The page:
13 Foods Most At Risk Worldwide Due To Climate Change

Ty Emerald
By Ty Emerald
An image depicting a withering field with crops like tomatoes, olives, and wheat under a harsh sun, symbolizing the impact of climate change on agriculture.

Last year, farmers around the world faced the harsh realities of climate change. Extreme weather, like violent storms, floods, unexpected freezes, scorching heatwaves, and relentless droughts, wreaked havoc on agriculture. In 2023, we saw the direct consequences: tomato plants failed to bloom, peach harvests were nonexistent, and olive oil prices skyrocketed.

Being involved in agriculture today, whether as a farmer, an agronomist, or an agricultural economist, means recognizing the direct link between these erratic weather events and climate change. This connection was so evident that the United Nations Climate Change Summit (COP28) in Dubai included a pact with 134 countries. They agreed to consider sustainable agriculture in their climate plans.

The Alarming Threat to Global Food Security

As we look to 2024, the challenges for the agriculture sector are monumental. Crop scientists are racing against time and unpredictable weather, trying to develop new growing methods and plant varieties.

But as James Schnable, a plant geneticist at the University of Nebraska-Lincoln, points out, “Plant breeding is a slow process. It takes seven to 10 years to develop and release a new corn variety.” 

The ever-changing climate, water shortages, policy shifts, and fluctuating commodity prices make predicting future agricultural needs incredibly difficult.

James Schnable

The fear that climate change will outpace agricultural advances isn’t unfounded. Back in 2019, the Global Commission on Adaptation warned that climate change could slash farming yields by up to 30% by 2050. This drastic reduction would hit the world’s 500 million small farmers the hardest. Additionally, research has shown that since the 1960s, unexpected drops in food production have been increasing each year. Even more alarming, extreme heatwaves, which were rare just a decade ago, are now becoming a regular occurrence across various regions of the globe.

Facing the Fury of Climate Change: 13 Foods Likely To Be Hit The Hardest

Climate change is reshaping agriculture globally, and our food supply is feeling the impact. Here’s a listicle of foods that are increasingly threatened by climate change, along with some additional items at risk, backed by real data and statistics:

    1. Tomatoes – In 2023, the UK and Ireland faced tomato shortages due to extended cold weather in Spain and Morocco. India saw tomato prices surge by 400% following crop failures.
    2. Peaches – Unseasonal weather patterns have led to failed peach crops in various regions, impacting both availability and prices.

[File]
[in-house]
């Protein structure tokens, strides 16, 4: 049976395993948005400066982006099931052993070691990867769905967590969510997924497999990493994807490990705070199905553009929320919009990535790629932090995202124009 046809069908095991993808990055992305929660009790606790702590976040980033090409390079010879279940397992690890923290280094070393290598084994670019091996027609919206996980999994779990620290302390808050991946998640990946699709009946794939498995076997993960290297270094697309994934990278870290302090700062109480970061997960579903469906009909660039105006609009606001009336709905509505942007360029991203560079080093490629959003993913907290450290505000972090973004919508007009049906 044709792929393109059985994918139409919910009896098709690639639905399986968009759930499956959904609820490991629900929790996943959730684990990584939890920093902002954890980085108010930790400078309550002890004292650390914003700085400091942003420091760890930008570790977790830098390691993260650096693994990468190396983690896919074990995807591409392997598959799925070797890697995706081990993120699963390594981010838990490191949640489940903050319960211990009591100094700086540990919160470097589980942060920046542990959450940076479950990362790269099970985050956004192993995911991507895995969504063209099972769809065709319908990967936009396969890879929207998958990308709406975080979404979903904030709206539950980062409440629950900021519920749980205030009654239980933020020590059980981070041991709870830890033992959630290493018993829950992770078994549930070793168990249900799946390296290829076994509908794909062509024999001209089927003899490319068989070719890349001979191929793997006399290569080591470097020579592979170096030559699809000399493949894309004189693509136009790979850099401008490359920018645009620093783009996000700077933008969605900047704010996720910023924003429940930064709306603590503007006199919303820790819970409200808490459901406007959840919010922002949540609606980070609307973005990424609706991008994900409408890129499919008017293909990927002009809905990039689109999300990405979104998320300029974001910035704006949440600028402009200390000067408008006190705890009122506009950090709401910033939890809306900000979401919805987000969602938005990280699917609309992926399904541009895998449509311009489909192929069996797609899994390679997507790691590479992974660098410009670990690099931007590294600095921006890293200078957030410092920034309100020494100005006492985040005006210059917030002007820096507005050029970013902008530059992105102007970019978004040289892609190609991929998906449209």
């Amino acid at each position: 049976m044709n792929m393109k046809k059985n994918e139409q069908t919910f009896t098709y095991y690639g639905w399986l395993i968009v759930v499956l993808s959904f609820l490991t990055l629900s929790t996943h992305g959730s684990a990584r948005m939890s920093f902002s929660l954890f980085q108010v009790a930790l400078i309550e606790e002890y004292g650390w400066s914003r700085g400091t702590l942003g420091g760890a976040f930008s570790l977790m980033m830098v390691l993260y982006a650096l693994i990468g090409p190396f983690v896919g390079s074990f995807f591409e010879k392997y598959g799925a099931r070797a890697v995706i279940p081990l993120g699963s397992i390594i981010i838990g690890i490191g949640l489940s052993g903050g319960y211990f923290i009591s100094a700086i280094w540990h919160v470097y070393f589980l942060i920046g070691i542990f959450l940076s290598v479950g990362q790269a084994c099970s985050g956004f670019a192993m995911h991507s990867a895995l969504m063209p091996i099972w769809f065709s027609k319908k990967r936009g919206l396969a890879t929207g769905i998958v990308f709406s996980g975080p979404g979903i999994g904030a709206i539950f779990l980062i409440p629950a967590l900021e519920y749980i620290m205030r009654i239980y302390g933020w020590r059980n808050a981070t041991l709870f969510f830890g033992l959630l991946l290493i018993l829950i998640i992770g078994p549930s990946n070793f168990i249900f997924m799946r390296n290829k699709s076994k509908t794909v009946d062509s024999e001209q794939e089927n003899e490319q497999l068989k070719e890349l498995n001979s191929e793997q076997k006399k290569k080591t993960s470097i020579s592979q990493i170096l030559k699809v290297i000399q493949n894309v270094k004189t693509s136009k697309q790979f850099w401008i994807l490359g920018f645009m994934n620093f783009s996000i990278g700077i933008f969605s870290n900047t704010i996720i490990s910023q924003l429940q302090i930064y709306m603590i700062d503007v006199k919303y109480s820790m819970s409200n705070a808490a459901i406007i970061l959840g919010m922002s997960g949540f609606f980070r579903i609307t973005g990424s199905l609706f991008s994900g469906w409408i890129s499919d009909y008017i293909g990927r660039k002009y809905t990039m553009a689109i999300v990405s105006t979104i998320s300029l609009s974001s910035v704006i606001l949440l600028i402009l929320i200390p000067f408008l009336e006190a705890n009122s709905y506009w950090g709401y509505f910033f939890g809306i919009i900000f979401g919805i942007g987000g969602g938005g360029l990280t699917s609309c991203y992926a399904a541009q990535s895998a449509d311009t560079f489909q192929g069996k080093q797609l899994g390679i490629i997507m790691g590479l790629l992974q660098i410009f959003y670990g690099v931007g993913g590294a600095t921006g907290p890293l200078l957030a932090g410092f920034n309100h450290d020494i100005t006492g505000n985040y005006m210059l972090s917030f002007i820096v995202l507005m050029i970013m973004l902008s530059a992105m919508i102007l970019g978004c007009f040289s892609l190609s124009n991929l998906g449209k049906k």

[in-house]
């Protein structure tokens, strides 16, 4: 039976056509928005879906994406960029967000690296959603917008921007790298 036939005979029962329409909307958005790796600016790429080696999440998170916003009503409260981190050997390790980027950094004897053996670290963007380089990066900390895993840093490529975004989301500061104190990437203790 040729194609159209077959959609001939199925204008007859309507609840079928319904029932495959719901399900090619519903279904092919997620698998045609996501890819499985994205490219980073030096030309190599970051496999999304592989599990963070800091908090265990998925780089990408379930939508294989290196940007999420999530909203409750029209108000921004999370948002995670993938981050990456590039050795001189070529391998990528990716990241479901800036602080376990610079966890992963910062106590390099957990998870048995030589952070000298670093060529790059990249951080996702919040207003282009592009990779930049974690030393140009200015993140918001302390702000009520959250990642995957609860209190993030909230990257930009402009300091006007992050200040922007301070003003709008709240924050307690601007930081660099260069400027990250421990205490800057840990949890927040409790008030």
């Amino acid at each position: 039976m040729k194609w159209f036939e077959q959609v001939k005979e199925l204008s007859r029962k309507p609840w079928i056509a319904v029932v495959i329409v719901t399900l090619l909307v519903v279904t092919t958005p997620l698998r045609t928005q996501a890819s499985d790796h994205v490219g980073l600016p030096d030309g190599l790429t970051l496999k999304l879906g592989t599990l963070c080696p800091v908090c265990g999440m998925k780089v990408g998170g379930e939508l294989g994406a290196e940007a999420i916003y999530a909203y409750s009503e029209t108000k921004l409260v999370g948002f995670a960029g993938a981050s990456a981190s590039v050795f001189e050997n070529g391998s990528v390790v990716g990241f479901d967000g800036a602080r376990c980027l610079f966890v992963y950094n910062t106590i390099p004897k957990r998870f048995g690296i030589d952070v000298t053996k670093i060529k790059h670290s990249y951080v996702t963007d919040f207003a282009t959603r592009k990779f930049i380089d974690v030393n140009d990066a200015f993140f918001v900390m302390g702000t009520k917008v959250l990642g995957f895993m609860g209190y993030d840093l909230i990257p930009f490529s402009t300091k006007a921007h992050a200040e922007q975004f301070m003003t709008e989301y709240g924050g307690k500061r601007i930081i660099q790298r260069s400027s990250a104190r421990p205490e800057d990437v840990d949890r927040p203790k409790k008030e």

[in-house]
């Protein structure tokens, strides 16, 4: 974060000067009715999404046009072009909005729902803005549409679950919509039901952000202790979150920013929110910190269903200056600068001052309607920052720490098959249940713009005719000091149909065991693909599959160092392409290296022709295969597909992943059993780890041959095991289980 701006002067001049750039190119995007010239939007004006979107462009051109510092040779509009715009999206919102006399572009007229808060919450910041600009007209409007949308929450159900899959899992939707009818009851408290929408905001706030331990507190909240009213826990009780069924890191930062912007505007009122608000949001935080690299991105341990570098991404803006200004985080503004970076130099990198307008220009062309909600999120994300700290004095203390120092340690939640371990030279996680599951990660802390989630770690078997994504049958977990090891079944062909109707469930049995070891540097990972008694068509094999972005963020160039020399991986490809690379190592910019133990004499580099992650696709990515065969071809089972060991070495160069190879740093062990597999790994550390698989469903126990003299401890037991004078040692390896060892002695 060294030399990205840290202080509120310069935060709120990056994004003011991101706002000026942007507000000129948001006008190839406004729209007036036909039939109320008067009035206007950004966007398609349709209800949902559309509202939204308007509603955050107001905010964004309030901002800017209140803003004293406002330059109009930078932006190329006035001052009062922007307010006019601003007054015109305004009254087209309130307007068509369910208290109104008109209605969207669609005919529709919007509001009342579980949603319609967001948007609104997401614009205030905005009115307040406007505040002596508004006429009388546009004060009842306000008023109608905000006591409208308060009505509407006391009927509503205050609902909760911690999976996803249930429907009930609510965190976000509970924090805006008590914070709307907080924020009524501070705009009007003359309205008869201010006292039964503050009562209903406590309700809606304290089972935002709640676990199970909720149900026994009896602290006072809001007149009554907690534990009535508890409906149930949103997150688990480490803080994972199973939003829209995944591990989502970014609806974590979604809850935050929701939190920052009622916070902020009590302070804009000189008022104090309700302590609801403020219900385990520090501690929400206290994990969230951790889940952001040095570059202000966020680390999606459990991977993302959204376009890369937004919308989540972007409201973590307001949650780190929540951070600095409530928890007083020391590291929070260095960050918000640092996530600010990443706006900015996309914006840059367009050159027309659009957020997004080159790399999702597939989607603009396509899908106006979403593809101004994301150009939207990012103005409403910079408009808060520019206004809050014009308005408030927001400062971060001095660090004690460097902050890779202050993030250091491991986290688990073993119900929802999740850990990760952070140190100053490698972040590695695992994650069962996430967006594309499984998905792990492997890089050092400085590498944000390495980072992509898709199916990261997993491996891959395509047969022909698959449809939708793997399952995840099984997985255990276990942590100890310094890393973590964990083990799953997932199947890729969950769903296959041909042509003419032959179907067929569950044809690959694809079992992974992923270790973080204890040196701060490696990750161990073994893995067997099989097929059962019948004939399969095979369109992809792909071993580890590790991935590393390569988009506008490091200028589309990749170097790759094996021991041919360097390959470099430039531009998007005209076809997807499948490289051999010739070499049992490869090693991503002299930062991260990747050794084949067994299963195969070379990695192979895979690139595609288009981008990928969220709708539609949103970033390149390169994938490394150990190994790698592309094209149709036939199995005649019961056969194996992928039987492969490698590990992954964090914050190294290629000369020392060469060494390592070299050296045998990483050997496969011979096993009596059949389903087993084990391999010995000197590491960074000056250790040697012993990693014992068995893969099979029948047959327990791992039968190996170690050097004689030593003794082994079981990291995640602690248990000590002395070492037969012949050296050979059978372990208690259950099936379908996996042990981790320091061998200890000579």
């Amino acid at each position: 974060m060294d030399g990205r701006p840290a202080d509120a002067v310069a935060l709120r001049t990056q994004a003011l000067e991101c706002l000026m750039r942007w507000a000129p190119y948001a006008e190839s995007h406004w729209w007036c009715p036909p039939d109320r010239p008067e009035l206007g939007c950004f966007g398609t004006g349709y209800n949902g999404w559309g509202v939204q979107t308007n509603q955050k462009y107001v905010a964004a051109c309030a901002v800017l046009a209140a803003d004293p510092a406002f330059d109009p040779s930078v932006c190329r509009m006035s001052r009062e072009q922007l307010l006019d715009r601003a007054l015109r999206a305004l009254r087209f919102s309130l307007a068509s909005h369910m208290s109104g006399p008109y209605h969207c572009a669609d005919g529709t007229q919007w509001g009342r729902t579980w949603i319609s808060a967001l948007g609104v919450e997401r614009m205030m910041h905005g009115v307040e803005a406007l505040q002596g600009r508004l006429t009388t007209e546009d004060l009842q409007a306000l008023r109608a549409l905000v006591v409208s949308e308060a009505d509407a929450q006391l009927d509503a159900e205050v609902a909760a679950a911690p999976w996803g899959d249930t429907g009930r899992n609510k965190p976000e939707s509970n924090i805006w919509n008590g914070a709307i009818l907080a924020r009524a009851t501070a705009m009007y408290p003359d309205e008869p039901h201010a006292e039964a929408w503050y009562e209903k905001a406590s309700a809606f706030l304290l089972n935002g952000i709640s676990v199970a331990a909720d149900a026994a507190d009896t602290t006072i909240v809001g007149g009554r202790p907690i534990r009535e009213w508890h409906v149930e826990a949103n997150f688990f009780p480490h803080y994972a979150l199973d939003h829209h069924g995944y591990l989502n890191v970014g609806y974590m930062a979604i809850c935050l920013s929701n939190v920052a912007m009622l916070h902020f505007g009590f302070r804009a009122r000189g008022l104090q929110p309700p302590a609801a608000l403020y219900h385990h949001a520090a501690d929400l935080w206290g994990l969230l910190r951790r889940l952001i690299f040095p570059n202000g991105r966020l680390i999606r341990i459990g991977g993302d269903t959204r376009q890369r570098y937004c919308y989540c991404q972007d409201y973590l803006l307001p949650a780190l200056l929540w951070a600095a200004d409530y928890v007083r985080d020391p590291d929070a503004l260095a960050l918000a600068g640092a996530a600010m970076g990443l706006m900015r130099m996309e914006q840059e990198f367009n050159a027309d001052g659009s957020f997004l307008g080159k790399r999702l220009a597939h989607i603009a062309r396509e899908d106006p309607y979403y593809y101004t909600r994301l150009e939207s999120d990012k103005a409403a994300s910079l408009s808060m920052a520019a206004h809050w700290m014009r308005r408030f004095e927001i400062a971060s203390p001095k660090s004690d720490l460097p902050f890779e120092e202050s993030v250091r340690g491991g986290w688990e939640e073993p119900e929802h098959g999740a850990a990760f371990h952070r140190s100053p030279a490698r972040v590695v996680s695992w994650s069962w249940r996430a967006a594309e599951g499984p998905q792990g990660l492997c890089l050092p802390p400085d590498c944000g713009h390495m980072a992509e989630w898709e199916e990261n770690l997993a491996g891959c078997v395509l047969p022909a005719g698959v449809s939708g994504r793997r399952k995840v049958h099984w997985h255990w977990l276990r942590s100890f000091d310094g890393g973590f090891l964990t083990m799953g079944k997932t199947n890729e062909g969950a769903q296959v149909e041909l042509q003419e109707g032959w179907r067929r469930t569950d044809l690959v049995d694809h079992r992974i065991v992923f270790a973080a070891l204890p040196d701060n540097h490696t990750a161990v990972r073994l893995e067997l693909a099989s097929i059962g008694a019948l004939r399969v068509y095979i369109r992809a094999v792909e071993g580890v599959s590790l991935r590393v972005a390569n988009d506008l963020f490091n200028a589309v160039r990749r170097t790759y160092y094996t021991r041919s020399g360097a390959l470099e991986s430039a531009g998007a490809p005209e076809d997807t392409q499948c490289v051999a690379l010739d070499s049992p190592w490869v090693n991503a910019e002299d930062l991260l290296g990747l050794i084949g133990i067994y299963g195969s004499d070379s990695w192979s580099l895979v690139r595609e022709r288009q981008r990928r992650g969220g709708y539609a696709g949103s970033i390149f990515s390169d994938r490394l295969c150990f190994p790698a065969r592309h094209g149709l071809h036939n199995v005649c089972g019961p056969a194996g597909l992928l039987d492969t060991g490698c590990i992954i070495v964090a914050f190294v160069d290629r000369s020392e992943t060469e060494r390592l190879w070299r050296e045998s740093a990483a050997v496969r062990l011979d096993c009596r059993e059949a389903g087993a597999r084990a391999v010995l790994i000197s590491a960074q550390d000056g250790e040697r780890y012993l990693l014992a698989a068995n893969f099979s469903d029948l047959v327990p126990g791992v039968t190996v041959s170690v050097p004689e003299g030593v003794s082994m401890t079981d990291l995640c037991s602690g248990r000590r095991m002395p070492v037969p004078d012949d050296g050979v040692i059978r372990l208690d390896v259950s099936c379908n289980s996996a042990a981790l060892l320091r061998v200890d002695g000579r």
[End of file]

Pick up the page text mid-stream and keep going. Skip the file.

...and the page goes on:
3. Olives – Spain, a world leader in olive oil production, reported below-normal harvests two years in a row. This has led to a significant increase in olive oil prices.
    4. Potatoes – In Northern Ireland, dry weather reduced the potato harvest by 4.4 million pounds in 2023. This is an alarming trend for a staple food.
    5. Corn – In India, heavy rains hindered the corn harvest, affecting livestock feed and raising concerns about food security.
    6. Blueberries – Peru, the world’s leading blueberry exporter, reported that its crop would be half its normal size, indicating the severity of climate impacts on fruit cultivation.
    7. Wine Grapes – Wine production in Europe, Australia, and South America dropped to its lowest since 1961, showing the vulnerability of this crop to climate extremes.
    8. Coffee – Rising temperatures and unpredictable rainfall patterns are threatening coffee production, particularly in countries like Brazil, Vietnam, and Colombia.
    9. Chocolate – Cocoa, the key ingredient in chocolate, is facing threats from changing weather patterns in West Africa, which produces over 70% of the world’s cocoa.
    10. Rice – As a staple for half the world’s population, rice is at risk due to sea level rise, salinity, and changing monsoon patterns, particularly in Asia.
    11. Wheat – Essential for bread, pasta, and more, wheat is being affected by heatwaves and droughts, reducing yields and quality.
    12. Bananas – Climate change is exacerbating fungal diseases like Panama disease, threatening banana plantations globally.
    13. Apples – Erratic weather patterns are affecting apple harvests, with impacts on both quantity and quality of this popular fruit.

Statistics and Predictions

    • The Global Commission on Adaptation predicted a reduction of farming yields by up to 30% by 2050 due to climate change.
    • Research shows that food production shocks have increased yearly since the 1960s.
    • The USDA’s updated “plant hardiness zone” map indicates warming of up to 5 degrees Fahrenheit in about half of the USA.

The Way Forward

With these challenges, the importance of agricultural innovation and adaptation becomes clear. James Schnable, a plant geneticist, emphasizes that plant breeding is slow, and adapting to future environmental conditions is complex. The need for global cooperation and sustainable practices in agriculture is more critical than ever to protect our food supply and support the 500 million small farmers worldwide who are most vulnerable to these changes.

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